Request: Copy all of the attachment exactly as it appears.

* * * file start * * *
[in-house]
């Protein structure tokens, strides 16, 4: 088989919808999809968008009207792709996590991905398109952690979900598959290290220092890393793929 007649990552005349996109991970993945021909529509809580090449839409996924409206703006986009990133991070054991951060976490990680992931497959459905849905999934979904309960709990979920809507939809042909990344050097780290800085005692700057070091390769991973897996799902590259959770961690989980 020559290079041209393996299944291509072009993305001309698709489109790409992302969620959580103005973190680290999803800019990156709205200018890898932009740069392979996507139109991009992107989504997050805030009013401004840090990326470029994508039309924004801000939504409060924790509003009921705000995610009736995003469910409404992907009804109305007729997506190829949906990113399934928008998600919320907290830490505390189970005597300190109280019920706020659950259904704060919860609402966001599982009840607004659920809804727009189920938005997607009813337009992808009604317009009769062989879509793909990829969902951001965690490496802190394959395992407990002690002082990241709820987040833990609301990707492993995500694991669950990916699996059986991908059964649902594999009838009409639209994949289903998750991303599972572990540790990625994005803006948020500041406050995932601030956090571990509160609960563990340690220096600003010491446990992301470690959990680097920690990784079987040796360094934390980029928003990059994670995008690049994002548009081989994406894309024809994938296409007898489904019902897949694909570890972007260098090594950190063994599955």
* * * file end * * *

[in-house]
């Protein structure tokens, strides 16, 4: 088989919808999809968008009207792709996590991905398109952690979900598959290290220092890393793929 007649990552005349996109991970993945021909529509809580090449839409996924409206703006986009990133991070054991951060976490990680992931497959459905849905999934979904309960709990979920809507939809042909990344050097780290800085005692700057070091390769991973897996799902590259959770961690989980 020559290079041209393996299944291509072009993305001309698709489109790409992302969620959580103005973190680290999803800019990156709205200018890898932009740069392979996507139109991009992107989504997050805030009013401004840090990326470029994508039309924004801000939504409060924790509003009921705000995610009736995003469910409404992907009804109305007729997506190829949906990113399934928008998600919320907290830490505390189970005597300190109280019920706020659950259904704060919860609402966001599982009840607004659920809804727009189920938005997607009813337009992808009604317009009769062989879509793909990829969902951001965690490496802190394959395992407990002690002082990241709820987040833990609301990707492993995500694991669950990916699996059986991908059964649902594999009838009409639209994949289903998750991303599972572990540790990625994005803006948020500041406050995932601030956090571990509160609960563990340690220096600003010491446990992301470690959990680097920690990784079987040796360094934390980029928003990059994670995008690049994002548009081989994406894309024809994938296409007898489904019902897949694909570890972007260098090594950190063994599955």